This. This is. This is not. This is this is this is not. This is this is this is not the way. This is not the way. This is the way. This way this is not the way. This is not the way not the way. Not the way this is not the way. Not the way it was. This is not the way it was. This is not the way it was not the way it was. It was not the way it was. It was not the way it was not. The way it was was not the way. The way it was was not the way supposed. The way it was was not the way this is not the way. It was not supposed. It was not supposed to be the way. It was not the way supposed. It was not supposed to be this way. The way it was is not the way it was supposed. This is the way it was not supposed. This way was not supposed this is not the way it was supposed. This is not the way it was supposed. Not the way it was supposed to happen. This is the way it was not supposed to happen. This is not the way it was supposed to happen not the way it was supposed to happe

Yourope, me and us

So I've voted. Remain. My partner and I applied for a postal vote because we're going to be away next week, visiting my Gibraltarian-born aunt in Spain (where she's lived for much of her life). She was very anxious that we shouldn't waste our Remain votes, so I'd like to reassure her it's a done deed. Virtually 100% of Gibraltarians are expected to vote Remain. Yes, they have a vote in the UK referendum too, and they are very fearful of the result for them of a Brexit. Not a lot of people know that. I was born and grew up on the Rock. We Gibraltarians lived in harmony with the British colonial powers. We played cricket with them (the annual Gibraltar Cricket Association v Combined Services matches were keenly contested in a friendly spirit). We imbibed British (as well as Spanish) culture. We lived in harmony with and sometimes inter-married with our Spanish neighbours across the border, many of whom relied on Gibraltar for employment. But we were always awa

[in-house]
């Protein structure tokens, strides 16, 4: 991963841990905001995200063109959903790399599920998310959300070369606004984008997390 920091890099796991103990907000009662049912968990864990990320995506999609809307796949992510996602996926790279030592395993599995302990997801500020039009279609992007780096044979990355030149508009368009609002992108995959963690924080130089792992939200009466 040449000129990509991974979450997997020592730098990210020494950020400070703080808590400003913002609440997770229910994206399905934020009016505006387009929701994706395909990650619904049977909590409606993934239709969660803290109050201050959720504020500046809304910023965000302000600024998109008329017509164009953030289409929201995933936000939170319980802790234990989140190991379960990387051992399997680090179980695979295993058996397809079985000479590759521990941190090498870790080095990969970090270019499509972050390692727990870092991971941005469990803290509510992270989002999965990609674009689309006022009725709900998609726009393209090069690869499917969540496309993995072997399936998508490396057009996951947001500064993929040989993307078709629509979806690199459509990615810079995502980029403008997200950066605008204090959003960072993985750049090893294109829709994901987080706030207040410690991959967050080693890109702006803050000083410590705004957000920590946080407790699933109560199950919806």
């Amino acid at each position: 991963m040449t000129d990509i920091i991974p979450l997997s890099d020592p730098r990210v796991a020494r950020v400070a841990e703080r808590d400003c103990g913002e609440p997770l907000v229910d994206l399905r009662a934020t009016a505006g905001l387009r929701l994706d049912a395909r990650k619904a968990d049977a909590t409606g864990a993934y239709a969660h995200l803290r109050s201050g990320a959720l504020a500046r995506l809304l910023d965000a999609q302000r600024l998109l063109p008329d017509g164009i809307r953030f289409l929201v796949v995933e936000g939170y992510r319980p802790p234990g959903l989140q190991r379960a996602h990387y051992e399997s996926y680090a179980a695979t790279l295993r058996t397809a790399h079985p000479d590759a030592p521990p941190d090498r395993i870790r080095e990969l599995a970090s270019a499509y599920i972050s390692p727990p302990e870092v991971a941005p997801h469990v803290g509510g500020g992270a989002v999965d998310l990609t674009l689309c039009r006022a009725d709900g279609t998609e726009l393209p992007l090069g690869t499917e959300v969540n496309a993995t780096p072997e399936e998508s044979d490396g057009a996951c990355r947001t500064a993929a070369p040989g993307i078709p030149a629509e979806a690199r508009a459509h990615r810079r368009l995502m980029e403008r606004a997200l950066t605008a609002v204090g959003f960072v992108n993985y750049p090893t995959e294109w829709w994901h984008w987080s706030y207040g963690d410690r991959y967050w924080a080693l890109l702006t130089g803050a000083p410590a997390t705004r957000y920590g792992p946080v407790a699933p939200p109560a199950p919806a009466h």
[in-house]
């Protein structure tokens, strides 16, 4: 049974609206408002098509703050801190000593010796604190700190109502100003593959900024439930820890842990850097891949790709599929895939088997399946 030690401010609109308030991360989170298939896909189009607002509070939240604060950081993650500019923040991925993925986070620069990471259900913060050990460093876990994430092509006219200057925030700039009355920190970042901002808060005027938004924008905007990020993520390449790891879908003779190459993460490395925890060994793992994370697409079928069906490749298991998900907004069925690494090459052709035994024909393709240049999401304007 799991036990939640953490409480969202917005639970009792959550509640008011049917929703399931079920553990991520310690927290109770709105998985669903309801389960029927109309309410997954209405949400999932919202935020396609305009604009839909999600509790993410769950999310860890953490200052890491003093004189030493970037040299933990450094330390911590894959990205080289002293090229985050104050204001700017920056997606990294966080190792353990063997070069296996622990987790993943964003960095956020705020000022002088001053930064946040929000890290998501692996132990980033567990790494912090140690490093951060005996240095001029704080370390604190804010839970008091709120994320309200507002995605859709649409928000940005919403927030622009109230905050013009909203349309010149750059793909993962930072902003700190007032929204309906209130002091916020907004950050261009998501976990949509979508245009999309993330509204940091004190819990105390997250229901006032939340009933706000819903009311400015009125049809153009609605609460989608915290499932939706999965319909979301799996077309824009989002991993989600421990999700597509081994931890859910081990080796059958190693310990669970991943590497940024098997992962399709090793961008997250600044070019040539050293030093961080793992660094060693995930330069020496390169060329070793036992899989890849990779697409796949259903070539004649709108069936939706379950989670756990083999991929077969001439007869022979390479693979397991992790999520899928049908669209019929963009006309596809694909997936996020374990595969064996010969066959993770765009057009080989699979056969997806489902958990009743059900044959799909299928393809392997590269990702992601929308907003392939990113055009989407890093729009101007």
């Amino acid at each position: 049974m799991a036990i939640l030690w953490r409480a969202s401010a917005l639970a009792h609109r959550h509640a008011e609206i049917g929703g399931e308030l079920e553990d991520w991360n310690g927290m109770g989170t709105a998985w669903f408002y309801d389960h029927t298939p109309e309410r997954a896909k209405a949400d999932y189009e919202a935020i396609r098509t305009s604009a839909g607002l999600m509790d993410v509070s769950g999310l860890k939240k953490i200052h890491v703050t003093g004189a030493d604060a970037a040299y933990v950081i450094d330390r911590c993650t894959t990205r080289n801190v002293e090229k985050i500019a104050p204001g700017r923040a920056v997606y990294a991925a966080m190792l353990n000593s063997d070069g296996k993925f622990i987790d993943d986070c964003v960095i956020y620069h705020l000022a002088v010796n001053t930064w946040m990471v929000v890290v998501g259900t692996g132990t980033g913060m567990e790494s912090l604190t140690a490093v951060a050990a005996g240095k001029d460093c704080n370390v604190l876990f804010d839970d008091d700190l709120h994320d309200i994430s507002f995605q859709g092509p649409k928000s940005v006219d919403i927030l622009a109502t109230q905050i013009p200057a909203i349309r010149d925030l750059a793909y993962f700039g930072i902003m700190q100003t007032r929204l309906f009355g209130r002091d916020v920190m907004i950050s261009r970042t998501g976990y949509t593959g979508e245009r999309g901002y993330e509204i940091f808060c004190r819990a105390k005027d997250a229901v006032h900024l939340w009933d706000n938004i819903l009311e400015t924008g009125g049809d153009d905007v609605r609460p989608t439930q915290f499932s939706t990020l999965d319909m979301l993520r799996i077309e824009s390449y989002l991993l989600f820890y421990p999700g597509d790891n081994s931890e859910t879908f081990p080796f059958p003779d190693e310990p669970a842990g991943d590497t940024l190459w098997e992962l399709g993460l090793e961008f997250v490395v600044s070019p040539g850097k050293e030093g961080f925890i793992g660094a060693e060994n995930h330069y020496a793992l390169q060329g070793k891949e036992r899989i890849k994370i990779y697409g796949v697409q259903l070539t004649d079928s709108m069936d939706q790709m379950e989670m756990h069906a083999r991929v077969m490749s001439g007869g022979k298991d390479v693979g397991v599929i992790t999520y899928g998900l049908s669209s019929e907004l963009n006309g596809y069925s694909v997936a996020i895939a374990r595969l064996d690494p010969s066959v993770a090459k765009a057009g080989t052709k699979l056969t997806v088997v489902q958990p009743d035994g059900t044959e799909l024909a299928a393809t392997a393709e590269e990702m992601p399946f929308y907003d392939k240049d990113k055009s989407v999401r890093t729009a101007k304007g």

What do you think about Yourope then?